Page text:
Now a new type of VPN is aimed at LAN interconnection. It's still early days for the technology, and network-based VPNs (NB-VPNs) will not become a broad success quickly, though some carriers are far ahead of the pack. The global carrier Equant has more than 500 customers on its MPLS-based service; many of those moved out of frame relay. Savvis, which has a history of providing services to the financial community (a demanding group -- you don't skimp on reliability when the network moves millions of dollars), has more than 350 customers on its Nortel Shasta-based VPN service, with the largest customer having more than 7,000 sites. Other carriers, such as AT&T and Qwest, have had more moderate success with network-based VPN services. And there are many other carriers just now starting services.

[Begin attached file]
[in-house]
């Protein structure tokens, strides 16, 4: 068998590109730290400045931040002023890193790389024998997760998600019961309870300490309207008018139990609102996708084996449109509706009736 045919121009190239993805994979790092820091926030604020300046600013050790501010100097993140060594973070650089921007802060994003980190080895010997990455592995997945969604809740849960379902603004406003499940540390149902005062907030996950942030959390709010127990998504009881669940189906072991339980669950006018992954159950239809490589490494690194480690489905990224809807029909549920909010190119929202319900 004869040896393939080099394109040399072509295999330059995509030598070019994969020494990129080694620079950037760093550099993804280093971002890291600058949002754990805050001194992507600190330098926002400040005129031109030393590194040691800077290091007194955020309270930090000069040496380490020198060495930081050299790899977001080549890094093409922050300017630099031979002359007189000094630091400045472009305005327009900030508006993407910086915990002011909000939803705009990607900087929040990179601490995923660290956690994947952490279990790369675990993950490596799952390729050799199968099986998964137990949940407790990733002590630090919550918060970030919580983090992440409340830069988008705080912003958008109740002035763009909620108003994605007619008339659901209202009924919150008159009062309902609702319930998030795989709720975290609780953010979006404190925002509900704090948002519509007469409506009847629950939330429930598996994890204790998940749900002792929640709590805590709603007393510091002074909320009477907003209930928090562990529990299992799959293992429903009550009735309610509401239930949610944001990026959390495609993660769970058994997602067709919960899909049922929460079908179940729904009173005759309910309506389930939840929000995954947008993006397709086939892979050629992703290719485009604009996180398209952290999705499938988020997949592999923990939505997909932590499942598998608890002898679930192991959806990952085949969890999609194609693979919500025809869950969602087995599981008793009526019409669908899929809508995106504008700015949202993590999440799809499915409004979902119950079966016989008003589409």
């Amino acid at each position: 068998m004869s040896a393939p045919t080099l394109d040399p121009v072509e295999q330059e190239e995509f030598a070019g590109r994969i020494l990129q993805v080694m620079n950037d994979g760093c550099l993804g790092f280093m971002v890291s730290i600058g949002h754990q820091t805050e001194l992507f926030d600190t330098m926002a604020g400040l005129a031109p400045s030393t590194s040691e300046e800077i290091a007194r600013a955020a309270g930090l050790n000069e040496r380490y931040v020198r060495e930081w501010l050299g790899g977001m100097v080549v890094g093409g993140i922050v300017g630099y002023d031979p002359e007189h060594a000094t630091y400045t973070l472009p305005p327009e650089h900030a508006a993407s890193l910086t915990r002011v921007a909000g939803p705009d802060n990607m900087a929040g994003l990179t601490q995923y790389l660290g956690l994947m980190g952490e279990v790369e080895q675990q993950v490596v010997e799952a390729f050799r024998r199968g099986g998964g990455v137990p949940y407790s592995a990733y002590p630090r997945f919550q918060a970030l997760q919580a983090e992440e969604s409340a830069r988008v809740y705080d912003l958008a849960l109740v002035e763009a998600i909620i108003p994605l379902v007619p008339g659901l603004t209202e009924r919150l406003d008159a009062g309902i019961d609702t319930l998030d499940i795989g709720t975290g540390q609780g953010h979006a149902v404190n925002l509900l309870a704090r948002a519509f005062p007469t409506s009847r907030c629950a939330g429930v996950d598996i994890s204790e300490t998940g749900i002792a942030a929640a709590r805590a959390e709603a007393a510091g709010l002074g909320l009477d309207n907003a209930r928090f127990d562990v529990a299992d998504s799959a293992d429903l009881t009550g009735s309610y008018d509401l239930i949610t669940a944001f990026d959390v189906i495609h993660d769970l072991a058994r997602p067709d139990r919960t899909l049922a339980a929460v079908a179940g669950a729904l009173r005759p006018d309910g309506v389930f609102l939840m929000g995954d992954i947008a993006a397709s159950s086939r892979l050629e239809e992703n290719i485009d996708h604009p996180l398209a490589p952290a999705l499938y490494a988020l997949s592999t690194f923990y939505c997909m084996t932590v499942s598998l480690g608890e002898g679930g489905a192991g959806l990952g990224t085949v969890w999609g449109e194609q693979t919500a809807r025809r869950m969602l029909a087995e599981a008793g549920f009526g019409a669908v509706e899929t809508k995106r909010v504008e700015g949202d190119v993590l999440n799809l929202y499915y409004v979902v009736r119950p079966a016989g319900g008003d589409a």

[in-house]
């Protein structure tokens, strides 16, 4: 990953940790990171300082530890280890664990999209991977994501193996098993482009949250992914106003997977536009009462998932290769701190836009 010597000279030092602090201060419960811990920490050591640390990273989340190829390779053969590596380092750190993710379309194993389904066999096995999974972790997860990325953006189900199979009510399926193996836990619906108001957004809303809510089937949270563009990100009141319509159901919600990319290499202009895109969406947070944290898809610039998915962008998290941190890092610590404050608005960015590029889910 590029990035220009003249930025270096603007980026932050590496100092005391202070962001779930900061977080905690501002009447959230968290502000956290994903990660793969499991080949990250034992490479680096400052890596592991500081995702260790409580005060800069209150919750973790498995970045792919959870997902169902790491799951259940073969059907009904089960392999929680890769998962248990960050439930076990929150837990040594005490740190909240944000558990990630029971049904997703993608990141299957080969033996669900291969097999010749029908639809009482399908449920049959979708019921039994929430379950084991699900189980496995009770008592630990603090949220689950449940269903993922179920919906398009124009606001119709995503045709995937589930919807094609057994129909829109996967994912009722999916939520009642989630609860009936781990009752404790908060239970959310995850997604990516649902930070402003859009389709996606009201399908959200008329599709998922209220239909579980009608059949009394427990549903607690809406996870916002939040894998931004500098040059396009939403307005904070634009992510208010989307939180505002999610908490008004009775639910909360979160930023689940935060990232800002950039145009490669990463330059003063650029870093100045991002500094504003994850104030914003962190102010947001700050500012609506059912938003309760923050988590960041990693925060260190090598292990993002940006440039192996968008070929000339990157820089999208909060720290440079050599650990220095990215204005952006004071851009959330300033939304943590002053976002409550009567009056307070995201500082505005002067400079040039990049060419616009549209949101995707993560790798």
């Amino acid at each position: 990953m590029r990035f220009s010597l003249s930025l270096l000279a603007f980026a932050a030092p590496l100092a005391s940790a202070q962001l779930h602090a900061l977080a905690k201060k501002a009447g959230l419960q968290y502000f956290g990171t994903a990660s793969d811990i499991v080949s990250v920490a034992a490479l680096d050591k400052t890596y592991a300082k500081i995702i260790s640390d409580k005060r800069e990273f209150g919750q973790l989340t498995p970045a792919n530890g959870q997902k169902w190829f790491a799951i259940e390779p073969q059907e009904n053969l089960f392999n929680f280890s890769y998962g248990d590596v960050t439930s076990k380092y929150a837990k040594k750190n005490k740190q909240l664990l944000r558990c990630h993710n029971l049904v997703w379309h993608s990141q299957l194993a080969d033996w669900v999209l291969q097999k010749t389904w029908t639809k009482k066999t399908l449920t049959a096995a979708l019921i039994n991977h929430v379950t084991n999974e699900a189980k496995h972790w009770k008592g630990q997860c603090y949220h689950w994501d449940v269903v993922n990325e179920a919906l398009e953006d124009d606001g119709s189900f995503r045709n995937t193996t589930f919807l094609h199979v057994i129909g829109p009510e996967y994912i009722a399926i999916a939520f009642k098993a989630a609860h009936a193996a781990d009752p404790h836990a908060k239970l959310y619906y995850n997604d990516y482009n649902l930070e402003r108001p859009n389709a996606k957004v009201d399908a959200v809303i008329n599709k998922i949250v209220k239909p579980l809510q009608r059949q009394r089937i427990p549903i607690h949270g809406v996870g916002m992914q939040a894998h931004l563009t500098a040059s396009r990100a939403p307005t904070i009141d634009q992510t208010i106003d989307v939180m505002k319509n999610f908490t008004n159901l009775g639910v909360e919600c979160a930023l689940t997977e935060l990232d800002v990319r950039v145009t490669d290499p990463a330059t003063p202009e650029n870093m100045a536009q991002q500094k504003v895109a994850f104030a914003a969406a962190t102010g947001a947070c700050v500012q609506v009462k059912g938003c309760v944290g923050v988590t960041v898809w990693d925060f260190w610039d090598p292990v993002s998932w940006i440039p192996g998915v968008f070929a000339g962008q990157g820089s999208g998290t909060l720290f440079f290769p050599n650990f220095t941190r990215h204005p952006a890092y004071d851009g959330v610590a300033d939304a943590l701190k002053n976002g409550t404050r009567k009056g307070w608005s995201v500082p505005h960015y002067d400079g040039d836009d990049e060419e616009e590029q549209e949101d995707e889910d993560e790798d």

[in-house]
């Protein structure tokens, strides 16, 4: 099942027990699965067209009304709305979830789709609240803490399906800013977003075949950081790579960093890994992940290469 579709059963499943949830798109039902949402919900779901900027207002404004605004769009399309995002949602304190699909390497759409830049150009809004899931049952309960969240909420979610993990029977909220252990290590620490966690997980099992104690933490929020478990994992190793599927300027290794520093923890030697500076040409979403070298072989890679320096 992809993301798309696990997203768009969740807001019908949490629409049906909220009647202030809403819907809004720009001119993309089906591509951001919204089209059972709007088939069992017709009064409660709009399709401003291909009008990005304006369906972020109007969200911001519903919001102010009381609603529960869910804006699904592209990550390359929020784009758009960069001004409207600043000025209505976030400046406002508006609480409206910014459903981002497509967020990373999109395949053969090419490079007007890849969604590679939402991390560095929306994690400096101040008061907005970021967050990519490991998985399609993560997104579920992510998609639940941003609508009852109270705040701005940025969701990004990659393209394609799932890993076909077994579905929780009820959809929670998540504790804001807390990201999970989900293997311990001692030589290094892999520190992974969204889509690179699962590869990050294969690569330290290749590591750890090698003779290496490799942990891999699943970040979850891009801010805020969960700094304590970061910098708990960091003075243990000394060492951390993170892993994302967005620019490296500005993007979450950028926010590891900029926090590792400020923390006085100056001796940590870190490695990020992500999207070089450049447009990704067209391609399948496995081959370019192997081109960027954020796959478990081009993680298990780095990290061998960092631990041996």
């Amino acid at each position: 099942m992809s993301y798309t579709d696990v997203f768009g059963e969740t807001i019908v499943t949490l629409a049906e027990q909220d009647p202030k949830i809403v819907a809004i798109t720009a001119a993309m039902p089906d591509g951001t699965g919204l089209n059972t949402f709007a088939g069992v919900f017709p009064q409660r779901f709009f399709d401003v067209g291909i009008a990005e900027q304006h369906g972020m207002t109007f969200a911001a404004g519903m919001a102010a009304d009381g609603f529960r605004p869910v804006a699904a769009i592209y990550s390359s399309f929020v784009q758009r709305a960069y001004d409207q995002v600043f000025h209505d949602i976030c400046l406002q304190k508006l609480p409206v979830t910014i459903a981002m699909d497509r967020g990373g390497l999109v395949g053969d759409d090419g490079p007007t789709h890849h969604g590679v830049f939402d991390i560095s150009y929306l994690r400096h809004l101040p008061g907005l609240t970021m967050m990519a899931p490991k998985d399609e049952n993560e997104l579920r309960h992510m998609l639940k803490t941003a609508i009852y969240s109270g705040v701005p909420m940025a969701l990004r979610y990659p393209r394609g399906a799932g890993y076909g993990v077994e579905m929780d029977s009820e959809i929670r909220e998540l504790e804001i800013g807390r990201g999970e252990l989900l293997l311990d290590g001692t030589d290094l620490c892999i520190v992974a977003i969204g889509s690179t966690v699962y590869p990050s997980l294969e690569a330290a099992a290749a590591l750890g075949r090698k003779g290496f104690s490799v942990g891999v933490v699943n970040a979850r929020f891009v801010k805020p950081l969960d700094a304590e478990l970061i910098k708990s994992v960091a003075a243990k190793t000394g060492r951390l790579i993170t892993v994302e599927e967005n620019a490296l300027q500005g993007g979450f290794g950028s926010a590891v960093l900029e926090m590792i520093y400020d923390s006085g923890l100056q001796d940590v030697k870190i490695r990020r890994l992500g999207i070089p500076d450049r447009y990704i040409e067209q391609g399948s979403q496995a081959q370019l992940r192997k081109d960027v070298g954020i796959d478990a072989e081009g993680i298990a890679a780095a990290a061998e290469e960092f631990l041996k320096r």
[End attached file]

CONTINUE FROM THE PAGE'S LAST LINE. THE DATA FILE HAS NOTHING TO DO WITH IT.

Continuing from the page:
From the carrier's point of view, these services are indeed something new. They use new technologies, like virtual routing, MPLS, IPsec in the cloud or GRE tunnels. They may be layered on ATM or directly over optical. Relative to pure ATM or frame relay switching, there are cost and scale benefits for the carriers. But from the customer's perspective, it's difficult to see what's unique here.
Like frame relay, NB-VPNs let a controlled number of users share a pool of bandwidth on a common carrier backbone, isolating traffic so each customer perceives he or she is the only user on the network. But there is an important difference, and it's not the technology, but in its pricing structure.
Rather than charging for virtual circuits between locations as with frame relay, most NB-VPNs bill each network site based on an access charge, port and bandwidth/delay guarantees, making it easier to budget for and provision new services.